Friday, October 18, 2013

Find-a-Home Friday: Darla

Update on some of the adoptable animals previously featured on "Find-a-Home Friday": Diego, Clover, Corey, and Tallulah have all been adopted! Zeke is still looking for his forever home.

Zeke is still waiting for his forever family to find him!

Today's adoptable pet is Darla. Darla is being fostered through the Washington Humane Society by an acquaintance of mine who does a wonderful job fostering and finding homes for sweet Pit Bull-type dogs. These dogs are often overlooked in shelters because of the unfair stereotypes and discrimination against their breed. Pitties make wonderful, loving, and loyal pets!

Darla's foster mom says: "When I first saw Darla, she was so thin that you could see every bone in her body. She had been left in an apartment for weeks with no food, and she was barely rescued in time. Darla had every reason to hate and distrust people, but instead she falls in love with every person she meets. She is trusting, loving, sweet, gentle, and is a complete cuddlebug. I do a lot of fostering, so I have a large pack and dogs are coming and going all the time. Darla deserves a home with more consistency and less chaos. She would do best in a home with a submissive dog or by herself. She is incredibly loyal and will love her forever family unconditionally."

Darla is approximately 3-4 years old. She currently weighs about 35 pounds but still needs to gain a bit more weight; a healthy weight for Darla will be about 40 pounds.

Interested in adopting Darla? Want to get more information? Call or text her foster mom, Gibby, at (413) 427-0471 or email her at gmbbooth@gmail. Darla would love to find a forever family to snuggle up with and keep warm as the weather gets colder!

Friday, October 11, 2013

BJ is Adopted!

I am thrilled to announce that BJ (now Beage, pronounced "beej") was adopted exactly three weeks ago, after spending exactly three weeks as our foster. I am even more thrilled to announce that he was adopted by my wonderful aunt and uncle, which means that I will get to continue to see him!

Beage on his first day in his forever home, on the deck with his new dad (my uncle).
Beage has been transitioning well to his new home, making slow but steady progress. My aunt says that "he is just adorable and incredibly sweet." I'm so happy that he found such a fantastic, loving home and so excited that I will get to continue to follow his adventures for the rest of his life. Lily is looking forward to having a playdate with him soon :)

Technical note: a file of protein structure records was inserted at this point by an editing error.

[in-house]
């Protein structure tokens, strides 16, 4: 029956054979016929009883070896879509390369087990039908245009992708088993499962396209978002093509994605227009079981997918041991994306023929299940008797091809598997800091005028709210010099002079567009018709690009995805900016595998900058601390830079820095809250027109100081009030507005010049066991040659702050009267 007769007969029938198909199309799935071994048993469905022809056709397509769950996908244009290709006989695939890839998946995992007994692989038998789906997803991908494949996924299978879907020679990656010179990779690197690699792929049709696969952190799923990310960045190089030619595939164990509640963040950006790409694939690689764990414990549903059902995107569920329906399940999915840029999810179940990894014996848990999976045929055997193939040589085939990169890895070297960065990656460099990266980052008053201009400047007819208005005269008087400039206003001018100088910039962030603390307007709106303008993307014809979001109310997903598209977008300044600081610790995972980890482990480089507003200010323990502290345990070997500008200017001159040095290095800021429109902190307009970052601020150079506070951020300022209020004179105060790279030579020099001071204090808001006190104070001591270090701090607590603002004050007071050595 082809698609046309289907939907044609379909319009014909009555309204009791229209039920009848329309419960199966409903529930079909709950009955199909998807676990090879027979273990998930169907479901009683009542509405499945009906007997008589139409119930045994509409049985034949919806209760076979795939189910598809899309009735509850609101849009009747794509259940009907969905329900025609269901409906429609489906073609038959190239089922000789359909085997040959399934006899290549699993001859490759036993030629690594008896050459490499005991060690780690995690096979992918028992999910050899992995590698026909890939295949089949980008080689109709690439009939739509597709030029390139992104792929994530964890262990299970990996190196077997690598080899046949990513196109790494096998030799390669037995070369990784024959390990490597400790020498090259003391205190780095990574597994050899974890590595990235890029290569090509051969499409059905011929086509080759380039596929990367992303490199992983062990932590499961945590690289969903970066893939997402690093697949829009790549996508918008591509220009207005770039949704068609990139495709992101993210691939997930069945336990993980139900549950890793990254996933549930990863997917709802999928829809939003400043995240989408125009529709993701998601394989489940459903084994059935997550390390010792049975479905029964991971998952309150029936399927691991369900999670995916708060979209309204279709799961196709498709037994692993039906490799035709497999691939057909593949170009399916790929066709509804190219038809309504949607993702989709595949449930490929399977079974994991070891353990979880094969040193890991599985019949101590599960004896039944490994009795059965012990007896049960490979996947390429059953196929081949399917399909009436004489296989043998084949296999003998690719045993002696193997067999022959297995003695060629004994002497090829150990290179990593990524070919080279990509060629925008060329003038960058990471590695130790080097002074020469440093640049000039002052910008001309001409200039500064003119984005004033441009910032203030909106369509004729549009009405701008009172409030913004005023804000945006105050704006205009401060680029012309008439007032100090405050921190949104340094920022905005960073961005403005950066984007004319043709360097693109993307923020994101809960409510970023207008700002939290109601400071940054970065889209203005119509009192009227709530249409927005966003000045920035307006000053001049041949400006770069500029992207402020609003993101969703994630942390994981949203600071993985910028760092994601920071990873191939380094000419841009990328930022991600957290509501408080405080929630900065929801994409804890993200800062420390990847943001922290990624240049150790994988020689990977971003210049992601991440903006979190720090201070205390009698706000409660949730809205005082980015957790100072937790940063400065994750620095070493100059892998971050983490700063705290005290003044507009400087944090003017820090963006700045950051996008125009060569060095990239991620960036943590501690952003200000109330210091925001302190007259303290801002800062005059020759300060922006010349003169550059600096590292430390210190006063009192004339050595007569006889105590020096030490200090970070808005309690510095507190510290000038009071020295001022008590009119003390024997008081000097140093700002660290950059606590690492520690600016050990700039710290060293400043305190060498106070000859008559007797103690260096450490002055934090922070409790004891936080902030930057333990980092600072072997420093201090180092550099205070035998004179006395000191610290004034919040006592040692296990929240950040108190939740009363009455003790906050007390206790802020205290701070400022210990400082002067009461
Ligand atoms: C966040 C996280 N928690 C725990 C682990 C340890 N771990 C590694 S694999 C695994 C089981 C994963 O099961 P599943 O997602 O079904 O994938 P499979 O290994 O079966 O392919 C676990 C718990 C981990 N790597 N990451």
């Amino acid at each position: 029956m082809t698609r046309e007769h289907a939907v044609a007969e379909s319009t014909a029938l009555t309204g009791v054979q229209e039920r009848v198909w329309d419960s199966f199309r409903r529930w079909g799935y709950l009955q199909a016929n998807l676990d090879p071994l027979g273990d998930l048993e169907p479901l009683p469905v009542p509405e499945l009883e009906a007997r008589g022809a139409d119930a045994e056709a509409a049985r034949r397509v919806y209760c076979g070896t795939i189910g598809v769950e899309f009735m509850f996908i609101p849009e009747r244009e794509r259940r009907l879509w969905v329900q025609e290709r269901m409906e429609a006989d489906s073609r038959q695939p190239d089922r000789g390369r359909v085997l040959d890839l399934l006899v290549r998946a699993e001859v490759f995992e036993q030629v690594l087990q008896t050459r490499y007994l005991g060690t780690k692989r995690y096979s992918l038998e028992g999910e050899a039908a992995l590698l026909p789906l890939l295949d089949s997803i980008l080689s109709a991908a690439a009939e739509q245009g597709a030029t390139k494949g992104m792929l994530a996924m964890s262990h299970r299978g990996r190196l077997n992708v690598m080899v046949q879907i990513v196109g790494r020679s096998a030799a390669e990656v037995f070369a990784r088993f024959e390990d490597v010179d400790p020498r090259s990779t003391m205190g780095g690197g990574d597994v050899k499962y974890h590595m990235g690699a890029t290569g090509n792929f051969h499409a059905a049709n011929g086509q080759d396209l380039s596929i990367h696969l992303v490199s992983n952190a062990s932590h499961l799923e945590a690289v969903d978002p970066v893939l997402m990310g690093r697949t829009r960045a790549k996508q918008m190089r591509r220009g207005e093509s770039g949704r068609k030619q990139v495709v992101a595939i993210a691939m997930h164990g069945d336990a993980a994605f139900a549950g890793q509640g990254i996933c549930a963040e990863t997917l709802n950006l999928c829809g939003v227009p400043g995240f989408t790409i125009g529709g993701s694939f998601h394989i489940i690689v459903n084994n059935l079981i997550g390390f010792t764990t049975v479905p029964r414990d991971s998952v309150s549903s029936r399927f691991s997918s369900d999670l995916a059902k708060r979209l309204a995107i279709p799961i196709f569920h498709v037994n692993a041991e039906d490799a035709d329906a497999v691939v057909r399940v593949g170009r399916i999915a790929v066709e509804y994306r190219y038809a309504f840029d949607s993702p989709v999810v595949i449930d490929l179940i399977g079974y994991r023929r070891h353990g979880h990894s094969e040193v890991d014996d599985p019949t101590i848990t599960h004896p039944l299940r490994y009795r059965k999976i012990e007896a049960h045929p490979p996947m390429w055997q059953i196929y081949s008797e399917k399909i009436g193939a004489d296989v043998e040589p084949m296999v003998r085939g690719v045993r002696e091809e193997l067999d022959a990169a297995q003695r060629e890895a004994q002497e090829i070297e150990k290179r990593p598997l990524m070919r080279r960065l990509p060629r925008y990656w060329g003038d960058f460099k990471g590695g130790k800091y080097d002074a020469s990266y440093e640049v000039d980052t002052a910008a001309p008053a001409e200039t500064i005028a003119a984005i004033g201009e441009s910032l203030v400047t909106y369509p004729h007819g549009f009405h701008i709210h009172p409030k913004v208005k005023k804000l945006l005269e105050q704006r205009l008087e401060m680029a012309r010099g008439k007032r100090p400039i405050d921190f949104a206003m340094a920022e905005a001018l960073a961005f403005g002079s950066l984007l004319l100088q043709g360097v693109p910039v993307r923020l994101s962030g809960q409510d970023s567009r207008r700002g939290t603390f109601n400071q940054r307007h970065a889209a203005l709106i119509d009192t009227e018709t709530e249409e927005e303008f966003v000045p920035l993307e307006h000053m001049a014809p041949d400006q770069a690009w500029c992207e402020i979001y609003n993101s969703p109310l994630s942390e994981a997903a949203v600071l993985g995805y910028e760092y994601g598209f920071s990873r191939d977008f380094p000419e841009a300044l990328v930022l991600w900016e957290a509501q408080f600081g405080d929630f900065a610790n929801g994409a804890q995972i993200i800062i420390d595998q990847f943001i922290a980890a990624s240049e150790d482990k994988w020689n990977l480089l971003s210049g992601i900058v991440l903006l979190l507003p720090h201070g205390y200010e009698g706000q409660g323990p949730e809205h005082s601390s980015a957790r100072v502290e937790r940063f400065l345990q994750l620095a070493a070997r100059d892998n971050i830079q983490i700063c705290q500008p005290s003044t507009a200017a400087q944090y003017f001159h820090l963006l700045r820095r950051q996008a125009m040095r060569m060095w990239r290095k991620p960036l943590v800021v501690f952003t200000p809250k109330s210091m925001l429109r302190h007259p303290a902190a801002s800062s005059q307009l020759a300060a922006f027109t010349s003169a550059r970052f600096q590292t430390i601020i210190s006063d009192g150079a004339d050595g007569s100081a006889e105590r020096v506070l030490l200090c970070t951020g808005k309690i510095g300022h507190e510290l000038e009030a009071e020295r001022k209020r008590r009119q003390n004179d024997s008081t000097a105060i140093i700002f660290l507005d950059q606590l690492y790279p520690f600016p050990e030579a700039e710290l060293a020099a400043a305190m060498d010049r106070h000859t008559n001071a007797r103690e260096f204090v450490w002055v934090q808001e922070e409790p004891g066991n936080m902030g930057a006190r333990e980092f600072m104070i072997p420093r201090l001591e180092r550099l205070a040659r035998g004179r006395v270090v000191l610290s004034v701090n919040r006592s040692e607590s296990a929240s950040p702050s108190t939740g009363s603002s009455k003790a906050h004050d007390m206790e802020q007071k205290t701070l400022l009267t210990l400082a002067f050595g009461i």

Beage in the kitchen in his forever home; he was given the bandana he's wearing around his neck by his new vet for being such a good patient at his first appointment.

Friday, September 6, 2013

BJ's First Week

I realize that, in the overall context of fostering, a week is not long at all. Some people foster dogs for months, a few even for years, and I'm sure a week, to them, seems like a drop in the proverbial bucket. But until BJ, the longest we'd had a foster was three days. So for me, a week is actually a fairly big deal!

BJ has done much better than I expected in his first week with us. Having been warned by multiple people about his shyness and fearfulness, and having witnessed it firsthand when I went to visit him in the shelter before we agreed to foster him, I thought that by the end of the first week he might still be hiding behind furniture and bolting whenever anyone approached.

Instead, BJ is an attention whore. He was cautious and shy for about the first half a day that we had him, and then he began to follow us around the house, soliciting petting and belly rubs and plopping down in any available lap. His fearfulness still re-emerges occasionally if he encounters a new person or noise, but basically, once he gets used to something he's completely fine.

addicted to belly rubs
Similarly, he had a couple of accidents during the first two days that we had him. After those first two days, once he felt safe and had a better idea of our routine, he hasn't had a single accident. Not overnight, not while we're at work, not on the day when we went to work, I came home for an hour and a half, and then we left for a few more hours to have dinner with my family. Again, like the shyness, once he adjusts and feels comfortable, he's fully housebroken.

He loves other dogs. He hasn't chewed anything he's not supposed to. He knows "sit" and "off," which is only necessary to use when he jumps up on your leg to request petting, because he doesn't counter surf or try to get on the kitchen table.

napping with Lily
frog legs
Basically, he's a lovely dog who just needs an adopter who will be patient and understanding about his initial shyness and the fact that he needs a little extra time to comprehend that whatever new thing he's encountering isn't going to hurt him.

Please share his petfinder bio. He deserves a great home!

Saturday, August 31, 2013

Introducing BJ!